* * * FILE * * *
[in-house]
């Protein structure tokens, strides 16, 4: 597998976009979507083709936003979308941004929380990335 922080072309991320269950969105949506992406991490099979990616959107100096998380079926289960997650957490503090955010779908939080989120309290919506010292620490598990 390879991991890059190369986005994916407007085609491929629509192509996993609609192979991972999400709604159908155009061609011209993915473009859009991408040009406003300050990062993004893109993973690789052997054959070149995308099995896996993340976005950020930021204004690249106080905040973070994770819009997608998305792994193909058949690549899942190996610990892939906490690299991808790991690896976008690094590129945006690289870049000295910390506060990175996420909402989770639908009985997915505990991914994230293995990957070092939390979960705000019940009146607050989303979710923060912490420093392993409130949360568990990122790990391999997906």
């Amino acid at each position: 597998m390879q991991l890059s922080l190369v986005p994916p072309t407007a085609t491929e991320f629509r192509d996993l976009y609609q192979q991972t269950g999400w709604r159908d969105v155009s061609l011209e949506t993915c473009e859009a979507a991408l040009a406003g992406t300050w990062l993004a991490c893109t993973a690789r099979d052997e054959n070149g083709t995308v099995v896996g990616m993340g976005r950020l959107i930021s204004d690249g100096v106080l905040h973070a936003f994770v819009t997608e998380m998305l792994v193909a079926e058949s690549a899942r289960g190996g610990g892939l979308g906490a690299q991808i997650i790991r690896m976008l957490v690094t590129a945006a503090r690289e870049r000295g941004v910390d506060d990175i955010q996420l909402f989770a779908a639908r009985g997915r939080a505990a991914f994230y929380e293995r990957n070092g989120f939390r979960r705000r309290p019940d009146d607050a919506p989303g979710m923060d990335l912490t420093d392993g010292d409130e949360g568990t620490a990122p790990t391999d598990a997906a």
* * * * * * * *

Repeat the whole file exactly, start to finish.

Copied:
[in-house]
């Protein structure tokens, strides 16, 4: 597998976009979507083709936003979308941004929380990335 922080072309991320269950969105949506992406991490099979990616959107100096998380079926289960997650957490503090955010779908939080989120309290919506010292620490598990 390879991991890059190369986005994916407007085609491929629509192509996993609609192979991972999400709604159908155009061609011209993915473009859009991408040009406003300050990062993004893109993973690789052997054959070149995308099995896996993340976005950020930021204004690249106080905040973070994770819009997608998305792994193909058949690549899942190996610990892939906490690299991808790991690896976008690094590129945006690289870049000295910390506060990175996420909402989770639908009985997915505990991914994230293995990957070092939390979960705000019940009146607050989303979710923060912490420093392993409130949360568990990122790990391999997906």
């Amino acid at each position: 597998m390879q991991l890059s922080l190369v986005p994916p072309t407007a085609t491929e991320f629509r192509d996993l976009y609609q192979q991972t269950g999400w709604r159908d969105v155009s061609l011209e949506t993915c473009e859009a979507a991408l040009a406003g992406t300050w990062l993004a991490c893109t993973a690789r099979d052997e054959n070149g083709t995308v099995v896996g990616m993340g976005r950020l959107i930021s204004d690249g100096v106080l905040h973070a936003f994770v819009t997608e998380m998305l792994v193909a079926e058949s690549a899942r289960g190996g610990g892939l979308g906490a690299q991808i997650i790991r690896m976008l957490v690094t590129a945006a503090r690289e870049r000295g941004v910390d506060d990175i955010q996420l909402f989770a779908a639908r009985g997915r939080a505990a991914f994230y929380e293995r990957n070092g989120f939390r979960r705000r309290p019940d009146d607050a919506p989303g979710m923060d990335l912490t420093d392993g010292d409130e949360g568990t620490a990122p790990t391999d598990a997906a």